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Mushroom Cultivation: A solution for pine forest fires The Himalayan tropical sub-forests cover

The Himalayan tropical sub-forests cover a large portion of India, Bhutan, Nepal & Pakistan. These pine trees shed their leaves, covering large area of land within forests. When the temperature hovers between 28-30 degrees, the pine needles take hardly 3-4 hours to get completely dry. After drying out, these heaps of needles can easily catch fire. This is because the pine needles produce a lot of sap (aka rosin) which is highly inflammable. This causes natural forest fires.

However, there is another more sadder face to it: the practice of deliberate burning by the communities living in the vicinity of these forests. The controlled burning of pine forests ensures there is growth of grass during monsoon months that can be used as animal fodder. This controlled burning is done under the guidelines of the state forest departments. However, the villagers sometimes take this exercise upon themselves. They set the needles on fire, which gradually spreads beyond their control. Sometimes, the fires are started accidentally by visitors in the forest who smoke cigarette & discard the cigarette butts carelessly. It has been estimated that 90% of forest fires in India are man-made.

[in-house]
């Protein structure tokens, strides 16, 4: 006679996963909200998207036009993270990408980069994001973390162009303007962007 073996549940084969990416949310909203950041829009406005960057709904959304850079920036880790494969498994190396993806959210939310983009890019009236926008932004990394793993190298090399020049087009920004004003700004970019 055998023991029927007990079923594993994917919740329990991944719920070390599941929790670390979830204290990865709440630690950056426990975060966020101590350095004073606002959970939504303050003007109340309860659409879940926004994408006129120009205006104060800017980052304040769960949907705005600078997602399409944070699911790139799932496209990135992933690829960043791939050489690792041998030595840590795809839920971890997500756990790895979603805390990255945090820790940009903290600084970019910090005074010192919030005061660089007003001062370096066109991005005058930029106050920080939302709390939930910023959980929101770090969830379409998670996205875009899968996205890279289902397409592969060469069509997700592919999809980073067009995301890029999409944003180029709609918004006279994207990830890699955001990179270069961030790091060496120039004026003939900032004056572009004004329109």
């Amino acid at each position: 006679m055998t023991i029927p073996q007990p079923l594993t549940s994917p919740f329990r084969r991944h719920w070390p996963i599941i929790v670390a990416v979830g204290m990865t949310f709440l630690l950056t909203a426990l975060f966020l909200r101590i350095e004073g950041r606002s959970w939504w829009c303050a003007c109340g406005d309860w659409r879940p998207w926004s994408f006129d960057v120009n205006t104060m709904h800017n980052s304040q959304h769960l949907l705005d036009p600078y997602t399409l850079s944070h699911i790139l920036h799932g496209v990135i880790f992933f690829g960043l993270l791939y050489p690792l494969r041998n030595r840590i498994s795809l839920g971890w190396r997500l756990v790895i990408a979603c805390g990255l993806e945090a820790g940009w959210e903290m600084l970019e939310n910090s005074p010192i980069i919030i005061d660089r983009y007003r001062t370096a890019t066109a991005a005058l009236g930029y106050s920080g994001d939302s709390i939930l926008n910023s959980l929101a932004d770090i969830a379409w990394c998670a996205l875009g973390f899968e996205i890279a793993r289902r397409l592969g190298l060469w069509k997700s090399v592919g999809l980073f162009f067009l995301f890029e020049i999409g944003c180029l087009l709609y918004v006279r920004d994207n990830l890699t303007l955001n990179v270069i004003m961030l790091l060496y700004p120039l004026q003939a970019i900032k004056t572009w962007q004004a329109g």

These fallen pine needles can be collected and used as a substrate for mushroom cultivation. In fact, mushrooms such as Oyster mushrooms can directly be grown directly on 100% pure pine needles, without any other ingredient!

Fresh pine needles are not an ideal substrate because pine oil is a natural fungicide. However, there are layers of needles on the forest floor. These fallen needles leach their oils into the ground. Thus, they can be used for mushroom cultivation.

At Himpicked, we grew Pink Oyster Mushroom on 1 kg pine needles. The first flush of mushrooms was harvested just 25 days after seeding!

Pink Oyster Mushrooms grown successfully on pure pine needles

A closeup of mushroom grow bag

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